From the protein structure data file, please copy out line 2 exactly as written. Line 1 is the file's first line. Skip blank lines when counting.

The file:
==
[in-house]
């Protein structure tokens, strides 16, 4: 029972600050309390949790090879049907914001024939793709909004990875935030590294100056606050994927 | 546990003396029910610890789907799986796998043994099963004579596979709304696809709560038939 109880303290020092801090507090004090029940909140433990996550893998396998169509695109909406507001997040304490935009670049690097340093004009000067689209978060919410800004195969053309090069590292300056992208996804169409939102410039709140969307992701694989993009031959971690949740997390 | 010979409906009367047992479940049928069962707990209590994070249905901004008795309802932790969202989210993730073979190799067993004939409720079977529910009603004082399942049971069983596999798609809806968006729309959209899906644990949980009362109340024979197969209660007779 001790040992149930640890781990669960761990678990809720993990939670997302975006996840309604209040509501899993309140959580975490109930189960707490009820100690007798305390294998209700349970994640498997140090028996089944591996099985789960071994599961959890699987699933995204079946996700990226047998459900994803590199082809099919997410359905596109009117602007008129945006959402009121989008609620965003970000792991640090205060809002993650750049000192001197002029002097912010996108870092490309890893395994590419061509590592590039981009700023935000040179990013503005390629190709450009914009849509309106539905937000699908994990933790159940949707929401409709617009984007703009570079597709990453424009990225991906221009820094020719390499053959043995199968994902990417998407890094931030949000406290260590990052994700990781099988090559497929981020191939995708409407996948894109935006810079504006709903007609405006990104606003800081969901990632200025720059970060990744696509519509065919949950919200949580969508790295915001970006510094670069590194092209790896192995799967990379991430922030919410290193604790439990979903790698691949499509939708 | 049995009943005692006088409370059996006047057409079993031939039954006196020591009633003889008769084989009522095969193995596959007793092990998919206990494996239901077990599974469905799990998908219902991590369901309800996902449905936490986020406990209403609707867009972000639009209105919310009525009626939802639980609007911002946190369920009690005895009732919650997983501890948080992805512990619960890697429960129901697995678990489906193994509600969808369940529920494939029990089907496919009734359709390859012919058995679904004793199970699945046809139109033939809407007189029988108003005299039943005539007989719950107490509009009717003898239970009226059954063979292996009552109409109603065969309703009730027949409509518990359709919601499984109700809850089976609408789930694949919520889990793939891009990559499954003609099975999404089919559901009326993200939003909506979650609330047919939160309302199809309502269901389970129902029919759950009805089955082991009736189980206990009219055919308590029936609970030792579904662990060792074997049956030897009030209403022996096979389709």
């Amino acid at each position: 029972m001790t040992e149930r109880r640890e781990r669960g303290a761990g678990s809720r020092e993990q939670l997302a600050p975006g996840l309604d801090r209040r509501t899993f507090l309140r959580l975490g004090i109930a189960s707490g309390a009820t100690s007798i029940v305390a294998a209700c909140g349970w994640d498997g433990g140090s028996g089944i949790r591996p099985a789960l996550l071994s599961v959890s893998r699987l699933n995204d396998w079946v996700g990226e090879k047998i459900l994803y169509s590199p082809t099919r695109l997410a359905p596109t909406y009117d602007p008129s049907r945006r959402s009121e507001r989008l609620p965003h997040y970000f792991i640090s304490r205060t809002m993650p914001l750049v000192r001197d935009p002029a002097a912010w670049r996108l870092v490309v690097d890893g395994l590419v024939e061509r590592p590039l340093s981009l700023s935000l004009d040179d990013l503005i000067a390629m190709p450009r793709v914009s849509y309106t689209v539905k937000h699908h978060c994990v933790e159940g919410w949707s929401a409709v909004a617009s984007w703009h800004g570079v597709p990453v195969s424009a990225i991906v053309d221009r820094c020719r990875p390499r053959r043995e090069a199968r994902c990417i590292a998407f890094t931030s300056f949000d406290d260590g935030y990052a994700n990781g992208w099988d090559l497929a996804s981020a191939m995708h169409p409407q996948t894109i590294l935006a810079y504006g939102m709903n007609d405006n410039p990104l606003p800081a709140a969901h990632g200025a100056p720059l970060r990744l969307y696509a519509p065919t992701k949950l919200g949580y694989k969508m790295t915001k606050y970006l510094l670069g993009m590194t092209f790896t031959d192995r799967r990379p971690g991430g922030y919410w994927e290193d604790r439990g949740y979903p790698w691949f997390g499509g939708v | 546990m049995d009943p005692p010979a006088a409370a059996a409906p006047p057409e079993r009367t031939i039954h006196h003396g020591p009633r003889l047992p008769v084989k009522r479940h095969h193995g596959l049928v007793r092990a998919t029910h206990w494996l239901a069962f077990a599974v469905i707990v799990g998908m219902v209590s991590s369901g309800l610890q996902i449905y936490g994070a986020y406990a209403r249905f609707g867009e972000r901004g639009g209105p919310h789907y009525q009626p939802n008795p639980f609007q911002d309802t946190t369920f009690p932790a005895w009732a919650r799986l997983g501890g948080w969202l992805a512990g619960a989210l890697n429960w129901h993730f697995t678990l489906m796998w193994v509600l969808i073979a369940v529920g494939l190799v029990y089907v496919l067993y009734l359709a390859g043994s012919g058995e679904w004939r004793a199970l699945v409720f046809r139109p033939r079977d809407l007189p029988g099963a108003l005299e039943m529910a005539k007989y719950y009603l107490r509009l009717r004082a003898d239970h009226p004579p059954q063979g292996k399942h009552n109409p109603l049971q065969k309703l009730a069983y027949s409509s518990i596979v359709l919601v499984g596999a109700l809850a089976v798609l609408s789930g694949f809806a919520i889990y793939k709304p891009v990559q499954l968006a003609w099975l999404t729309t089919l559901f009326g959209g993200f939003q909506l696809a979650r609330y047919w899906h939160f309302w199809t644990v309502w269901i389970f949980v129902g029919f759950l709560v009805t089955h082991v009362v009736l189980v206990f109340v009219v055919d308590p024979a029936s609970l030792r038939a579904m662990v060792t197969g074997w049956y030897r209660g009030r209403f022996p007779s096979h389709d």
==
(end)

């Protein structure tokens, strides 16, 4: 029972600050309390949790090879049907914001024939793709909004990875935030590294100056606050994927 | 546990003396029910610890789907799986796998043994099963004579596979709304696809709560038939 109880303290020092801090507090004090029940909140433990996550893998396998169509695109909406507001997040304490935009670049690097340093004009000067689209978060919410800004195969053309090069590292300056992208996804169409939102410039709140969307992701694989993009031959971690949740997390 | 010979409906009367047992479940049928069962707990209590994070249905901004008795309802932790969202989210993730073979190799067993004939409720079977529910009603004082399942049971069983596999798609809806968006729309959209899906644990949980009362109340024979197969209660007779 001790040992149930640890781990669960761990678990809720993990939670997302975006996840309604209040509501899993309140959580975490109930189960707490009820100690007798305390294998209700349970994640498997140090028996089944591996099985789960071994599961959890699987699933995204079946996700990226047998459900994803590199082809099919997410359905596109009117602007008129945006959402009121989008609620965003970000792991640090205060809002993650750049000192001197002029002097912010996108870092490309890893395994590419061509590592590039981009700023935000040179990013503005390629190709450009914009849509309106539905937000699908994990933790159940949707929401409709617009984007703009570079597709990453424009990225991906221009820094020719390499053959043995199968994902990417998407890094931030949000406290260590990052994700990781099988090559497929981020191939995708409407996948894109935006810079504006709903007609405006990104606003800081969901990632200025720059970060990744696509519509065919949950919200949580969508790295915001970006510094670069590194092209790896192995799967990379991430922030919410290193604790439990979903790698691949499509939708 | 049995009943005692006088409370059996006047057409079993031939039954006196020591009633003889008769084989009522095969193995596959007793092990998919206990494996239901077990599974469905799990998908219902991590369901309800996902449905936490986020406990209403609707867009972000639009209105919310009525009626939802639980609007911002946190369920009690005895009732919650997983501890948080992805512990619960890697429960129901697995678990489906193994509600969808369940529920494939029990089907496919009734359709390859012919058995679904004793199970699945046809139109033939809407007189029988108003005299039943005539007989719950107490509009009717003898239970009226059954063979292996009552109409109603065969309703009730027949409509518990359709919601499984109700809850089976609408789930694949919520889990793939891009990559499954003609099975999404089919559901009326993200939003909506979650609330047919939160309302199809309502269901389970129902029919759950009805089955082991009736189980206990009219055919308590029936609970030792579904662990060792074997049956030897009030209403022996096979389709």